Washington Revise State Liquor Laws, Initiative 1105 (2010)

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The Washington Revise State Liquor Laws Initiative, also known as Initiative 1105, was on the November 2, 2010 ballot in Washington as an Initiative to the People, where it was defeated. The measure would have closed all state liquor stores and licensed private parties to sell or distribute spirits. Additionally it would have revised laws concerning regulation, taxation and government revenues.[1]

According to reports I-1105 supporters filed signatures with the Washington Secretary of State on Friday, July 2.[2] Supporters filed a total of 358,525 signatures, enough to allow a 3 percent random sample check. According to the secretary of state on July 23, of the 10,935 signatures sampled, 9,193 or 81% were accepted. The rejections, state officials said, were because signers were not registered voters. The error rate was 18.55%.[3][4]

Aftermath

  • According to a December 2010 report, Rep. Gary Alexander and Sen. Tim Sheldon planned to reintroduce legislation to reform the Liquor Control Board. Alexander favors making Washington's system more like that Oregon's. In other words, liquor stores would be made private and would be under contract with the state. Sheldon, on the other hand, proposes closing state liquor stores and the state distribution center. Franchise agreements would then be auctioned to the highest bidder.[5]
  • On May 21, 2011 a bill to privatize the state's wholesale liquor distribution system was approved by the Senate following a 31-14 vote. If approved by the House, the bill would require the office of Financial Management to seek proposals from companies interested in taking over the state's distribution system.[6]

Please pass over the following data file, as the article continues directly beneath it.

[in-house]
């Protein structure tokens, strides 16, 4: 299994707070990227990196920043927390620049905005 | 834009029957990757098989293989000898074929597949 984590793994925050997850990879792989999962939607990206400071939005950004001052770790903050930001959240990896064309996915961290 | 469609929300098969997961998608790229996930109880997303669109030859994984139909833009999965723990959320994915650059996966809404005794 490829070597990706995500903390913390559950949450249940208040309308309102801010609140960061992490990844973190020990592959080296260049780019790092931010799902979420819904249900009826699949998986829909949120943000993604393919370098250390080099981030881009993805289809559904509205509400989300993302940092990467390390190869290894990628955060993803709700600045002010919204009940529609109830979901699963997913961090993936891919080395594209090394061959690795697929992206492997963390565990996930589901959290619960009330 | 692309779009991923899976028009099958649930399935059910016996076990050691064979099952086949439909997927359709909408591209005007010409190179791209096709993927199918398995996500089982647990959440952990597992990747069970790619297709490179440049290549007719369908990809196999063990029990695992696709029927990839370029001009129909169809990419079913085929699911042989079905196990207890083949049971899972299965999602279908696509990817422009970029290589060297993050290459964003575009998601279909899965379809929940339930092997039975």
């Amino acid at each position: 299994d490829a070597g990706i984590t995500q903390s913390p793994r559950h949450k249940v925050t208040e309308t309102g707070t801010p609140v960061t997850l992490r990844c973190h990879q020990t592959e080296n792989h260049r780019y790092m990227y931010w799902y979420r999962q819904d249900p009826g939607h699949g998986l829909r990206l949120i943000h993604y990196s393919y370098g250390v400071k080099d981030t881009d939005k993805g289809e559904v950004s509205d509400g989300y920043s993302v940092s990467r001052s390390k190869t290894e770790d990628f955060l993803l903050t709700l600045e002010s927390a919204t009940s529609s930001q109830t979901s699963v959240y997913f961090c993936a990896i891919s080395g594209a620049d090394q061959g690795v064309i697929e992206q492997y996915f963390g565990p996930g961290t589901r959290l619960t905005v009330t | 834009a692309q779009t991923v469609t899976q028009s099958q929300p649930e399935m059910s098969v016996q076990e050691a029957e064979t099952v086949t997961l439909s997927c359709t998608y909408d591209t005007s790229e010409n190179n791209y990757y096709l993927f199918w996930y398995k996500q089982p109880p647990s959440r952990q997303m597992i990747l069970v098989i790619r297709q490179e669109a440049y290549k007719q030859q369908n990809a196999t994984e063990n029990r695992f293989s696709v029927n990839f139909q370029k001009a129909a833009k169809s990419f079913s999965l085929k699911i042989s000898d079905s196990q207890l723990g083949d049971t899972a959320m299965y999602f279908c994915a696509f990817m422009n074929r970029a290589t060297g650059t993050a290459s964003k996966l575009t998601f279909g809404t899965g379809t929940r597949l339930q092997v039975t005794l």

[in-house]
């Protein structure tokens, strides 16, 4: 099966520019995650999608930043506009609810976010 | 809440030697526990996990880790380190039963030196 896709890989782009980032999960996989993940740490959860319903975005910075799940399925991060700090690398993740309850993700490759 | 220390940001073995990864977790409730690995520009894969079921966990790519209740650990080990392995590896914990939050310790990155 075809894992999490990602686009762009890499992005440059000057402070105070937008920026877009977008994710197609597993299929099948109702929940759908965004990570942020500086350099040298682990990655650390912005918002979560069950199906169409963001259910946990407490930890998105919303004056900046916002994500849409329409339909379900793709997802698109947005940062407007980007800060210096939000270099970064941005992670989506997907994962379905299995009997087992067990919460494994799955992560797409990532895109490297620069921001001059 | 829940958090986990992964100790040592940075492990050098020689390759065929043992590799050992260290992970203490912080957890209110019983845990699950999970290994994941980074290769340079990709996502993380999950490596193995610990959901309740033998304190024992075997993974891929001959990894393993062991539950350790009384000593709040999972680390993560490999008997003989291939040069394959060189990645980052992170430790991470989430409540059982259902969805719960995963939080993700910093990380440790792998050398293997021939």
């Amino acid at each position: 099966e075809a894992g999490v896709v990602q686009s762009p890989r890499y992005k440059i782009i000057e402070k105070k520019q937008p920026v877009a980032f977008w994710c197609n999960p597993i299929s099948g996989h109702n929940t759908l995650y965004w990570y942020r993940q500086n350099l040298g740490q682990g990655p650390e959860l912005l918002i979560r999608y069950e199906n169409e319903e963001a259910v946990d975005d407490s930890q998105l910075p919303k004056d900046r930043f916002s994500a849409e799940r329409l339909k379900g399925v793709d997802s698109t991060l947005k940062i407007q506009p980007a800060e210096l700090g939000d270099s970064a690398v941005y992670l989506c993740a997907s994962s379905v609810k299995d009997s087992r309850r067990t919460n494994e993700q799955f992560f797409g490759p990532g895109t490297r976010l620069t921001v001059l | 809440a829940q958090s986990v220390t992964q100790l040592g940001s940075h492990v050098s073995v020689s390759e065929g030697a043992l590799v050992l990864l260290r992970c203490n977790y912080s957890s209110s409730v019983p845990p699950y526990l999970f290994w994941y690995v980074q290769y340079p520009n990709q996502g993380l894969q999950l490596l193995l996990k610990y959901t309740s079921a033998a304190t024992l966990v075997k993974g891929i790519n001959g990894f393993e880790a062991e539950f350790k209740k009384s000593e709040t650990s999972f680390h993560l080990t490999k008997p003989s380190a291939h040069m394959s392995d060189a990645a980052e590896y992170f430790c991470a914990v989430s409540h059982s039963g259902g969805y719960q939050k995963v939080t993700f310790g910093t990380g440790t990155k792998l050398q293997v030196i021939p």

Election results

Washington Initiative 1105 (Liquor)
ResultVotesPercentage
Defeatedd No1,634,51665.04%
Yes 878,687 34.96%

Election results via: Washington Secretary of State (dead link).

Text of measure

Title

The ballot title read:[1]

Statement of Subject: Initiative Measure No. 1105 concerns liquor (beer, wine and spirits).
Concise Description:This measure would close all state liquor stores and license private parties to sell or distribute spirits. It would revise laws concerning regulation, taxation and government revenues from distribution and sale of spirits.
Should this measure be enacted into law? Yes [ ] No [ ][7]

Summary

According to the description prepared by the Washington Secretary of State:

This measure would direct the liquor control board to close all state liquor stores and to license qualified private parties as spirits retailers or distributors. It would require licensees to pay the state a percentage of their first five years of gross spirits sales; repeal certain taxes on retail spirits sales; and direct the board to recommend to the legislature a tax to be paid by spirits distributors. It would revise other laws concerning spirits.

Support

Supporters of both I-1105 and I-1100 argued that the proposals would allow for lower prices, greater convenience, in addition to cutting government costs.[8]

Contributions

Reports in August 2010 revealed that supporters had collected an estimated $2.2 million in campaign contributions.[9]

According to reports in June 2010 Washington Citizens for Liquor Reform received two contributions - one from Young's Market Company (dead link), a Los Angeles-based spirit and wines distributor, and another from Odom Corp., a beverage distributor with offices in Bellevue. Young's Market contributed $300,000, while Odom gave $100,000.[10][11]


Below is a chart that outlines major cash contributions to the campaign in support of I-1105:[12].

Contributor Amount
Young's Market Company (CA) $1,469,500
Odom Southern Holdings $1,274,500

Opposition

Opponents of I-1105 and I-1100 argued that state and local governments would lose millions of dollars in liquor tax revenue should voters approve the proposed measures. Additionally, they argued that the measures may lead to an increase in minors illegally buying alcohol and more drunk driving incidents.[8]